The next hot areas – North East Brisbane and Adelaide
The bubble, which is the Sydney property market has now seemingly fully inflated, and certainly sits precariously floating within an economy that could be fraught with dangerous edges, just waiting to pop it. Whether this bubble will actually burst is debatable, but one thing is certain – the best gains in the Sydney market are behind us, for now.
It’s interesting to read the media, enthusiastically reporting on the rise and rise of Sydney property as if this market was the last bastion in property markets. Effusively quoting a ‘booming property market’ as if this description applies to the entire country has been like a sport of late. But tell those in Tasmania, Adelaide and Perth, to name just a few, that they are in the grips of a property boom and you may be met with a somewhat annoyed response or a look of surprise.
It’s easy to get caught up in this frenzy and many who bought in Sydney just a smidgeon too late certainly did – but what is the true story?
I recall some six or seven years ago reading the bemoaned commentary of the average NSW journalist, decrying the state of the ‘state’ and blaming the government for the lacklustre and stagnated situation our property market was in, having languished in the doldrums for far too long.
As this current frenzy still fizzles along, it’s easy to forget the many long years we NSW property owners held onto assets, which limped along. In all likelihood, if in 2023 we take a measure of the previous 10 years of Sydney property growth we are likely to find a stable, average result, not unlike most property markets. The point here is that every market has its day, and Sydney’s is behind it for now.
Put a ring on it
So where to next? Many pundits are betting on the ripple effect and to be honest, this can sometimes occur. Find the hot market now and draw a ring around it, and you might just uncover the next hot market before anyone else does. The poorer cousins of property – those areas aligning the more favoured ones typically do well once the more affluent areas increase out of the price range of most, and many a past investor has enjoyed success with his method.
I’m personally betting on some of the country’s fresh new, emerging markets as solid places to invest. If we remember that most property investors are in this game to create a better retirement for themselves (rather than speculate with a short term ‘buy to sell for quick profits’ strategy), then it’s easy to see why markets with the capacity to experience ‘generational’ growth are those where our best bets lie.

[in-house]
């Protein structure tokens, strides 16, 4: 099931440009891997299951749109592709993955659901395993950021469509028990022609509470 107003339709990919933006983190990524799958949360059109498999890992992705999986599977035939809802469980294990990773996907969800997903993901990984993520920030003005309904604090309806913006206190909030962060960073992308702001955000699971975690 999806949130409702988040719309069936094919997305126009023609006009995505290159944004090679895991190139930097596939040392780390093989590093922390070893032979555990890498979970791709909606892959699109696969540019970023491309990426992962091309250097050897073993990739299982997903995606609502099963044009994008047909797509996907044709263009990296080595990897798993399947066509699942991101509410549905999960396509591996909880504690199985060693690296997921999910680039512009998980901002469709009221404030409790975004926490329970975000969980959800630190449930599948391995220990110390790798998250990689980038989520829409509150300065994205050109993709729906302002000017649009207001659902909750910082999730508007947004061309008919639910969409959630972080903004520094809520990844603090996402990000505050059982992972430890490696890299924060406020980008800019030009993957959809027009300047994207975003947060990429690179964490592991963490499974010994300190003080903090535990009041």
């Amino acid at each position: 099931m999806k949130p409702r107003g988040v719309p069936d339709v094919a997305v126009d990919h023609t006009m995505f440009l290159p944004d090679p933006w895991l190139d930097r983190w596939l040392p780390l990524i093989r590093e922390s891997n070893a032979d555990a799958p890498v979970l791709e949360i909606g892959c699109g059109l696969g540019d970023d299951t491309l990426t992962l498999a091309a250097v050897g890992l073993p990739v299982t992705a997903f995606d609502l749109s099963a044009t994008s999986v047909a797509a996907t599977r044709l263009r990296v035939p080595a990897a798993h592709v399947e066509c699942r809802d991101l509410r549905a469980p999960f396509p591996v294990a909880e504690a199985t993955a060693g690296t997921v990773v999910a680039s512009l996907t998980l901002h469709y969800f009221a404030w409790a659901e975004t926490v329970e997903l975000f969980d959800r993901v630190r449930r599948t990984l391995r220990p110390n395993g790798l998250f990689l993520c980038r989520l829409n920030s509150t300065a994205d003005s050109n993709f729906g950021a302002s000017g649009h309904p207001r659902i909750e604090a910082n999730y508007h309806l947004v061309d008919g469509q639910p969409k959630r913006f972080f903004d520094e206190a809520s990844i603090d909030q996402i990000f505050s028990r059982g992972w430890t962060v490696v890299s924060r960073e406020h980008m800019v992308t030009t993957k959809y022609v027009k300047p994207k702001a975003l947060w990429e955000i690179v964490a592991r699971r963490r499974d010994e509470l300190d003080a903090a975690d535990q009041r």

By generational growth, I mean the kind of growth which happens year-in, year-out for an entire generation. Rather than see a sudden boom that is short-lived and requires precise timing to benefit from, areas with this generational growth have more predictable, smoother and more consistent returns. In a nutshell, they grow most years, by enough to compound into a nice little overall return at the end of the investment period.
The next big thing
In this coming year, I think investors must be aware of the potential changing needs of the population. Flexible work options, technology advances and changes to how consumers spend, combined with the entry to the market of Generation Y buyers (who think of themselves and their kids first, and work last) will mean that the choices made by property buyers and renters will fundamentally begin to change. Properties will be chosen for the lifestyle benefits first, and for access to work last. Therefore, the kinds of areas most likely to begin their rise to popularity will be those offering lifestyle. Add to this the fact that Generation Y parents look for amenities to suit their children’s own many lifestyle pursuits, and we can see a pattern emerging as to the kinds of areas which will attract the most buyers.
This means suburbs, and those large, well-serviced regional areas with populations booming in the family demographic. It means areas with sporting facilities, private schools and cultural hubs, where the fancy of every family member can be satisfied. It also means areas with suitable transport nodes and accessibility, so that those who still need to commute, can.
The ‘burbs to bet on
North eastern Brisbane is alive with these kinds of areas – Moreton Bay shire with its eastern seaboard suburbs being a great example – Strathpine, Clontarf, Redcliffe and Deception Bay to name a few. Move south to the Middle Ring of Brisbane to find Upper Mount Gravatt, Holland Park and Greenslopes, or further south to Ipswich, a thriving town known as the friendliest place in Australia!
Quietly sneaking up on us are the seaside suburbs of South Adelaide – Seaford, Port Noarlunga and Aldinga Beach – well serviced and thriving with a committed council.
And finally, Toowoomba – the recipient of significant infrastructure and the bottom of the Surat Basin, where mining influences impact but don’t govern how well this inland city will perform.
Stick with areas like these for the long term and you can’t help but see some solid performances with the endurance to last.
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